A CHAIN REACTION
Baseball is awash with players who bring the bling and like to flash their jewels
From the eminently tacky to the garish, today?s bejeweled baseball players suggest that we live in rather immodest times. Now that I?ve opened up the judgment dam, let me proceed. Today?s players brandish their jewelry like a lion bares his teeth, minus the carnage that usually follows, unless that sharp gold necklace should one day lasso a pitcher violently off the mound as it whips around his neck after he lets loose a hellacious 97mph fastball. Baseball fans shouldn?t be exposed to the macabre sight of a headless corpse laying near the mound after he has been wrangled like cattle by his own bling. Usually, when style supplants substance, then it?s not long before things go wrong.
Styles have a shelf life for a reason: after years of reflecting on the things we put on our fleshy masses, we ultimately come to the realization that we can do better. Alas, a new style is born, soon to grow just as tiresome as the one it replaced. Let?s not deny that acceptance through appearance is a running theme throughout our lives and baseball players across the fruited plains have taken to wearing layers of shiny gems on their person in recent years. If you think it?s just you who has noticed the proliferation of neck ornaments dangling from the cervicis of big leaguers, I assure you it?s not ? SewerBall is right there with you to baste in all things inconsequential. I am that lonely. But seriously, if the current trend continues unabated, we should be seeing ball players looking a fair bit like Mr. T in just about under twenty years, if my calculations are correct.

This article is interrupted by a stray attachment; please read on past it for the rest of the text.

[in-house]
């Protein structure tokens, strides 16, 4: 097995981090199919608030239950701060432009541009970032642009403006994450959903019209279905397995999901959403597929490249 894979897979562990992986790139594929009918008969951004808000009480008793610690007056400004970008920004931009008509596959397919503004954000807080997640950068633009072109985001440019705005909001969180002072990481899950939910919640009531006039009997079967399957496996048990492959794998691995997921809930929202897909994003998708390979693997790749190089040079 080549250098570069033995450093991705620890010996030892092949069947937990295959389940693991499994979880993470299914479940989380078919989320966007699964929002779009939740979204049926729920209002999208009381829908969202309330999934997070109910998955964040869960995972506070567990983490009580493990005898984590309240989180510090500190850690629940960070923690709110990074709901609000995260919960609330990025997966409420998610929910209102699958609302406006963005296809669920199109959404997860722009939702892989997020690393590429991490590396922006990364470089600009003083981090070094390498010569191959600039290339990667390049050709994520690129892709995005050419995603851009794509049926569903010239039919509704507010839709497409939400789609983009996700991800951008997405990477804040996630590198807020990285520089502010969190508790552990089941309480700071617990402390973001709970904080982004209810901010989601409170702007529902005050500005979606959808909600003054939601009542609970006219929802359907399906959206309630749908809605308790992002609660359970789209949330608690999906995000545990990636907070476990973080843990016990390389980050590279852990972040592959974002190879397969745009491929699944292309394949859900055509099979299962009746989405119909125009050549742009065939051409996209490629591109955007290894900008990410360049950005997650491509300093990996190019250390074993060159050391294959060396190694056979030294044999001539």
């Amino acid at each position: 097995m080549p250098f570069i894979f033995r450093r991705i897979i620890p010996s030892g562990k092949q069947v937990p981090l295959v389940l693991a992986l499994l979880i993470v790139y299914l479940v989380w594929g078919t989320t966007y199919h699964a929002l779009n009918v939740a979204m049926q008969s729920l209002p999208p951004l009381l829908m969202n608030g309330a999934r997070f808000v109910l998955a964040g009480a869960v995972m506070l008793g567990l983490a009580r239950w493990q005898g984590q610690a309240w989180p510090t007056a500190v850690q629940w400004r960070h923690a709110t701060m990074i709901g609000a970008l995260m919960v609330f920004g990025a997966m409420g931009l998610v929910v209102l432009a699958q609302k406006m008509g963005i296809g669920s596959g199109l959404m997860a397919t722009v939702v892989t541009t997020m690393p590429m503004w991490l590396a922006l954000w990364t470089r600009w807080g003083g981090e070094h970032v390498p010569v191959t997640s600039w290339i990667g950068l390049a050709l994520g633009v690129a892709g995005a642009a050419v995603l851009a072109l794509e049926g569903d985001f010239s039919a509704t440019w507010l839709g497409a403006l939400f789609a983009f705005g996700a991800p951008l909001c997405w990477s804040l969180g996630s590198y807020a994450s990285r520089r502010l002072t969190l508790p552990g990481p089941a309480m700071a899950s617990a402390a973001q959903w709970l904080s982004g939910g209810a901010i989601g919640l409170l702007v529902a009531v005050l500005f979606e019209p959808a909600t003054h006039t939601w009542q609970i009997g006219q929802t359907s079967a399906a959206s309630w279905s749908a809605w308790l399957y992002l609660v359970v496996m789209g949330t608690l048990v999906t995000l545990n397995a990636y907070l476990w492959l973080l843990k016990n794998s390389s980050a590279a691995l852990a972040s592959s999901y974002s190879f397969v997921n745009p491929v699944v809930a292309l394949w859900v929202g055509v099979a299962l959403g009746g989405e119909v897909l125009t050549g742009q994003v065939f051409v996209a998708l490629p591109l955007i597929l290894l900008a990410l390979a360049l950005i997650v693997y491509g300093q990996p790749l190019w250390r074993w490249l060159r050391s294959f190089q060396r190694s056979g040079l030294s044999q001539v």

It would seem on the surface that outfitting yourself with multiple chains draped around the neck is a lousy way of improving your pitching or in any way getting that much-needed added edge on your competition, but it may get girls to stare at you. Sure that shiny gold necklace may seem firmly and safely tucked away underneath the neckline of the jersey, but when the body goes into the kind of violent motion required to launch a ball in excess of 90mph, that necklace will become uncontrollably liberated from its dri-fit stiched trappings and hurled about chaotically within perilous proximity of the face as it is set in motion. I?d hate to see David Ortiz pull a neck muscle after a hard swing when the excess weight of his jewelry yanks him abruptly in a different direction. No I wouldn?t. In any event, baseball players? faces and their frenetically flying jewelry attached to their bodies have been on a collision course now for quite some time and one of these years I fear that we will see an accident so freakish and unspeakable that only SewerBall will dare to cover it. This is one reason why UFC fighters don?t wear jewelry in the octagon.
So it?s hard to discern a motive for the creeping jewelry on today?s baseball player. Is it sex appeal, the quest for cool, or an expression of rebelliousness ? I don?t know, but it does ensure that when they strut their chiseled bodies around the field, some female fan is likely to notice. And who can blame them ? I mean, style does have a way of trumping achievement on occasion and players can sure receive their share of attention for having showbiz personalities. So, in this sense, an expensive gold necklace can be bait for getting laid.